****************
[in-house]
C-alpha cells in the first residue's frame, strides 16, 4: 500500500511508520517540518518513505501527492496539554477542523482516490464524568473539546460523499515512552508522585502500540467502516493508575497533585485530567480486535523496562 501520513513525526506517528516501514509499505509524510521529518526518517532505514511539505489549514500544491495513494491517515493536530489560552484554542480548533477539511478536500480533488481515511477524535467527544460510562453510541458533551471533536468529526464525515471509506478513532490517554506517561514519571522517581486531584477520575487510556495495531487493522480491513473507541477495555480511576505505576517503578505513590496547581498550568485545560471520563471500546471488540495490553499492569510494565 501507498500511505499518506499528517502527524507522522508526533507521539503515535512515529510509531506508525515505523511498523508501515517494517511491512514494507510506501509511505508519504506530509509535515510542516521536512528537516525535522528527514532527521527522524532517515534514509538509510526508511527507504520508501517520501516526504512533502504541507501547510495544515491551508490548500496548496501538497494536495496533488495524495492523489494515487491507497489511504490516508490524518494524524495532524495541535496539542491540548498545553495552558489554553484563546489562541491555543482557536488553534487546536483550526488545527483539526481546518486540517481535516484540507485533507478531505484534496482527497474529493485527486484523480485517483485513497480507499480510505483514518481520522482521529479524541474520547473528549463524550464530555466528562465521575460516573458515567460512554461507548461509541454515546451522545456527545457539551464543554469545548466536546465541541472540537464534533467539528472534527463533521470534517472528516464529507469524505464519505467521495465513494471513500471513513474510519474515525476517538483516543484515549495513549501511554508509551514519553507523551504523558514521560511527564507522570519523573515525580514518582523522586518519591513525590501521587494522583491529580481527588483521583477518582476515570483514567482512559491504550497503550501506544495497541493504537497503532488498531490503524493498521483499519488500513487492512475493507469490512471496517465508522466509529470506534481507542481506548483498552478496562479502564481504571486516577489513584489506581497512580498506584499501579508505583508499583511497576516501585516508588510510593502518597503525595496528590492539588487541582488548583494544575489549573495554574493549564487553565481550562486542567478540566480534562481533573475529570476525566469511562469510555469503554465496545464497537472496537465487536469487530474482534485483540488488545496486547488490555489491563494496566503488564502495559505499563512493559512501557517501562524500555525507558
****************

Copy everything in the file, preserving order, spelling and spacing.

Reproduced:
[in-house]
C-alpha cells in the first residue's frame, strides 16, 4: 500500500511508520517540518518513505501527492496539554477542523482516490464524568473539546460523499515512552508522585502500540467502516493508575497533585485530567480486535523496562 501520513513525526506517528516501514509499505509524510521529518526518517532505514511539505489549514500544491495513494491517515493536530489560552484554542480548533477539511478536500480533488481515511477524535467527544460510562453510541458533551471533536468529526464525515471509506478513532490517554506517561514519571522517581486531584477520575487510556495495531487493522480491513473507541477495555480511576505505576517503578505513590496547581498550568485545560471520563471500546471488540495490553499492569510494565 501507498500511505499518506499528517502527524507522522508526533507521539503515535512515529510509531506508525515505523511498523508501515517494517511491512514494507510506501509511505508519504506530509509535515510542516521536512528537516525535522528527514532527521527522524532517515534514509538509510526508511527507504520508501517520501516526504512533502504541507501547510495544515491551508490548500496548496501538497494536495496533488495524495492523489494515487491507497489511504490516508490524518494524524495532524495541535496539542491540548498545553495552558489554553484563546489562541491555543482557536488553534487546536483550526488545527483539526481546518486540517481535516484540507485533507478531505484534496482527497474529493485527486484523480485517483485513497480507499480510505483514518481520522482521529479524541474520547473528549463524550464530555466528562465521575460516573458515567460512554461507548461509541454515546451522545456527545457539551464543554469545548466536546465541541472540537464534533467539528472534527463533521470534517472528516464529507469524505464519505467521495465513494471513500471513513474510519474515525476517538483516543484515549495513549501511554508509551514519553507523551504523558514521560511527564507522570519523573515525580514518582523522586518519591513525590501521587494522583491529580481527588483521583477518582476515570483514567482512559491504550497503550501506544495497541493504537497503532488498531490503524493498521483499519488500513487492512475493507469490512471496517465508522466509529470506534481507542481506548483498552478496562479502564481504571486516577489513584489506581497512580498506584499501579508505583508499583511497576516501585516508588510510593502518597503525595496528590492539588487541582488548583494544575489549573495554574493549564487553565481550562486542567478540566480534562481533573475529570476525566469511562469510555469503554465496545464497537472496537465487536469487530474482534485483540488488545496486547488490555489491563494496566503488564502495559505499563512493559512501557517501562524500555525507558